Lazy vs Dizzy - What's the difference?

lazy | dizzy |


As verbs the difference between lazy and dizzy

is that lazy is while dizzy is to make dizzy, to bewilder.

As an adjective dizzy is

having a sensation of whirling, with a tendency to fall; giddy; feeling unbalanced or lightheaded.

lazy

English

Adjective

(er)
  • Unwilling to do work or make an effort.
  • Requiring little or no effort.
  • Relaxed or leisurely.
  • (label) Of an eye, squinting because of a weakness of the eye muscles.
  • (label) Turned so that the letter is horizontal instead of vertical.
  • (label) Employing lazy evaluation; not calculating results until they are immediately required.
  • wicked; vicious
  • (Ben Jonson)

    Usage notes

    * Nouns to which "lazy" is often applied: person, man, woman, bastard, morning, day, time, way.

    Synonyms

    * (unwilling to work) bone-idle, idle, indolent, slothful, work-shy * See also

    Derived terms

    * laze * laziness * lazybones * lazy evaluation * lazy eye * lazy Susan

    Verb

  • (label) To laze, act in a lazy manner
  • 1000 English basic words

    dizzy

    English

    Alternative forms

    * dizzie (obsolete)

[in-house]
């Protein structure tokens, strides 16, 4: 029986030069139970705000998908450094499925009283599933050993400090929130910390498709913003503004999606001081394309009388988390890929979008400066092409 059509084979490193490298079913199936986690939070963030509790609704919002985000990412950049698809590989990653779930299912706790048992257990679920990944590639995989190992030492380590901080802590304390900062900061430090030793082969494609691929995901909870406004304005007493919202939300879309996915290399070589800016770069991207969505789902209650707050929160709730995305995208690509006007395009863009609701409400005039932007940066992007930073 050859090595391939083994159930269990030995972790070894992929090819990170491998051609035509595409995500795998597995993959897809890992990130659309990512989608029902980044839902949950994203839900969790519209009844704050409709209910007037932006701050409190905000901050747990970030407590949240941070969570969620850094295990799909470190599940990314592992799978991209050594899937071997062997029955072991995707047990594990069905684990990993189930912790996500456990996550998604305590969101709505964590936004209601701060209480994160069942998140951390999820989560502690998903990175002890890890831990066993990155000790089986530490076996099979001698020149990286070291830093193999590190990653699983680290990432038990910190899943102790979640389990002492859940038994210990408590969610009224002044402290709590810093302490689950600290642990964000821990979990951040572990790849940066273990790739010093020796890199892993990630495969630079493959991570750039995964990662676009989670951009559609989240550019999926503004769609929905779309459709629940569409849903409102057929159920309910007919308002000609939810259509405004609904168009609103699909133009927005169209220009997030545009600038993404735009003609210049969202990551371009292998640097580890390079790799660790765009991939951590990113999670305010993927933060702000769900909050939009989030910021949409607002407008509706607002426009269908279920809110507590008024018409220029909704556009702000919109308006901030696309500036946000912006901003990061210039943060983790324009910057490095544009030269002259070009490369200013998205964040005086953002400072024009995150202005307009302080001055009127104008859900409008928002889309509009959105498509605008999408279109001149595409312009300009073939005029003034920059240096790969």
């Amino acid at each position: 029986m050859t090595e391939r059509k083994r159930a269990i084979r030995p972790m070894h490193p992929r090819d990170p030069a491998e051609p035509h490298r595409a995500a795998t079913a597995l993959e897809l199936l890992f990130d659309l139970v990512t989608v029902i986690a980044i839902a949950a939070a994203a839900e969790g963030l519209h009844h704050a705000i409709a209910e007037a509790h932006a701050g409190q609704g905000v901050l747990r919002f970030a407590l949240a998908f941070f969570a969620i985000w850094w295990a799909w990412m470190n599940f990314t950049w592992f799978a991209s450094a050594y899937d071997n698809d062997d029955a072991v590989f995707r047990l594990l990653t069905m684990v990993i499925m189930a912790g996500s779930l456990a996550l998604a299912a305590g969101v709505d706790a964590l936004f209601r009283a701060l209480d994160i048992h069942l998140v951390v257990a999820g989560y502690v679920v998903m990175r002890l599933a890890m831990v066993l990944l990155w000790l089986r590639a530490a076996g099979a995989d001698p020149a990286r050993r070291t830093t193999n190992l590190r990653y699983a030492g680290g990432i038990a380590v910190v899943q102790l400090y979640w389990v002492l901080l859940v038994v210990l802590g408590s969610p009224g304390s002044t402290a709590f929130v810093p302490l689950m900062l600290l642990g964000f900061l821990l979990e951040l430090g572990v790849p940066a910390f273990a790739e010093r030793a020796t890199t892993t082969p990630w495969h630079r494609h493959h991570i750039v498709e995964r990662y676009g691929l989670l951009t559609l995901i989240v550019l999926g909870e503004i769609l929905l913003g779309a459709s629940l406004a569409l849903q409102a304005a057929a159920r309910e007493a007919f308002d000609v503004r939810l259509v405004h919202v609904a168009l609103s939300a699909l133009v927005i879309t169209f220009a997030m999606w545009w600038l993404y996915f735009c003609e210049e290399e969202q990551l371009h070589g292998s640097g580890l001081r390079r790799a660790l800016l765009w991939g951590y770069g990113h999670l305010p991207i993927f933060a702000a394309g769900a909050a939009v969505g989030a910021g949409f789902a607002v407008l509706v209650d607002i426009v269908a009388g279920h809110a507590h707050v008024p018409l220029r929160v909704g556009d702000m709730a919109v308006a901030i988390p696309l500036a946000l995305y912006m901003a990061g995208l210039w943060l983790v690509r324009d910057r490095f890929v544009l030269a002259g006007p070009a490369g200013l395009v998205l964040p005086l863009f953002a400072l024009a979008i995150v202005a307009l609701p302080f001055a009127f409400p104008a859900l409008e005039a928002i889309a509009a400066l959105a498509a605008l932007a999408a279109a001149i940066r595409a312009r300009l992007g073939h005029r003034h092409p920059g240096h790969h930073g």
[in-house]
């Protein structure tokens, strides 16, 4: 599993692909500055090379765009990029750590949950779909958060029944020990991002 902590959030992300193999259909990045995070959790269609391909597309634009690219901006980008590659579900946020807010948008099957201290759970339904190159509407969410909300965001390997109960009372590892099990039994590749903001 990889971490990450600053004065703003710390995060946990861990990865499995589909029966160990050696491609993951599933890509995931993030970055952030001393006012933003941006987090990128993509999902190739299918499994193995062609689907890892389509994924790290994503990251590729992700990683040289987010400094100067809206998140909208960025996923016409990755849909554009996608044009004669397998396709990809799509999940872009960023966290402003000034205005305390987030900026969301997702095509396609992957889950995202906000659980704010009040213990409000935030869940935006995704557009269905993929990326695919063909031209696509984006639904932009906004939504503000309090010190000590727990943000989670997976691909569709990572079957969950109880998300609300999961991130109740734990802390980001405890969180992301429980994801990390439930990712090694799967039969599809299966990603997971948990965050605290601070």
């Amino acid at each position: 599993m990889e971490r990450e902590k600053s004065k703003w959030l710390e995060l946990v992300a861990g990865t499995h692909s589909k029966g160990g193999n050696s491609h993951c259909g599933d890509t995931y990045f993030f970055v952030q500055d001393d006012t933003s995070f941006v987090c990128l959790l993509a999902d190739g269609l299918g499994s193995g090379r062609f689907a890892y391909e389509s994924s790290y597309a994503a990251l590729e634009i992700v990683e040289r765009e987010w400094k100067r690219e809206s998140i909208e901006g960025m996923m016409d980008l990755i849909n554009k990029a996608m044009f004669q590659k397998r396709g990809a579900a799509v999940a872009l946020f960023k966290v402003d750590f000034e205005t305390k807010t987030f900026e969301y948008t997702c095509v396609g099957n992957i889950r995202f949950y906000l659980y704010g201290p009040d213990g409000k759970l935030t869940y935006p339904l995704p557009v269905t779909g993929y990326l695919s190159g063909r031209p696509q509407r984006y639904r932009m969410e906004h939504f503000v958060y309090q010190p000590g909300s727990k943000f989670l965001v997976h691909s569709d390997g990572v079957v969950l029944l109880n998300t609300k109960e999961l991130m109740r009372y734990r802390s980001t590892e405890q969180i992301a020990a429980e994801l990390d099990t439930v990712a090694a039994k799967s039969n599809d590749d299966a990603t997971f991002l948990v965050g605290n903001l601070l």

Adjective

    (er)
  • Having a sensation of whirling, with a tendency to fall; giddy; feeling unbalanced or lightheaded.
  • I stood up too fast and felt dizzy .
  • * Drayton
  • Alas! his brain was dizzy .
  • Producing giddiness.
  • We climbed to a dizzy height.
  • * Macaulay
  • To climb from the brink of Fleet Ditch by a dizzy ladder.
  • * 1918 , (Edgar Rice Burroughs), Chapter IX
  • ...faintly from the valley far below came an unmistakable sound which brought me to my feet, trembling with excitement, to peer eagerly downward from my dizzy ledge.
  • empty-headed, scatterbrained or frivolous
  • My new secretary is a dizzy blonde.
  • * Milton
  • the dizzy multitude

    Derived terms

    * dizzily * dizziness * dizzyingly

    Verb

  • To make dizzy, to bewilder.
  • *, Folio Society, 2006, vol.1, p.161:
  • Let me have this violence and compulsion removed, there is nothing that, in my seeming, doth more bastardise and dizzie a wel-borne and gentle nature.
  • * Sir Walter Scott
  • If the jangling of thy bells had not dizzied thy understanding.
  • * {{quote-news, year=2012, date=September 7, author=Dominic Fifield, work=The Guardian
  • , title= England start World Cup campaign with five-goal romp against Moldova , passage=So ramshackle was the locals' attempt at defence that, with energetic wingers pouring into the space behind panicked full-backs and centre-halves dizzied by England's movement, it was cruel to behold at times. The contest did not extend beyond the half-hour mark.}}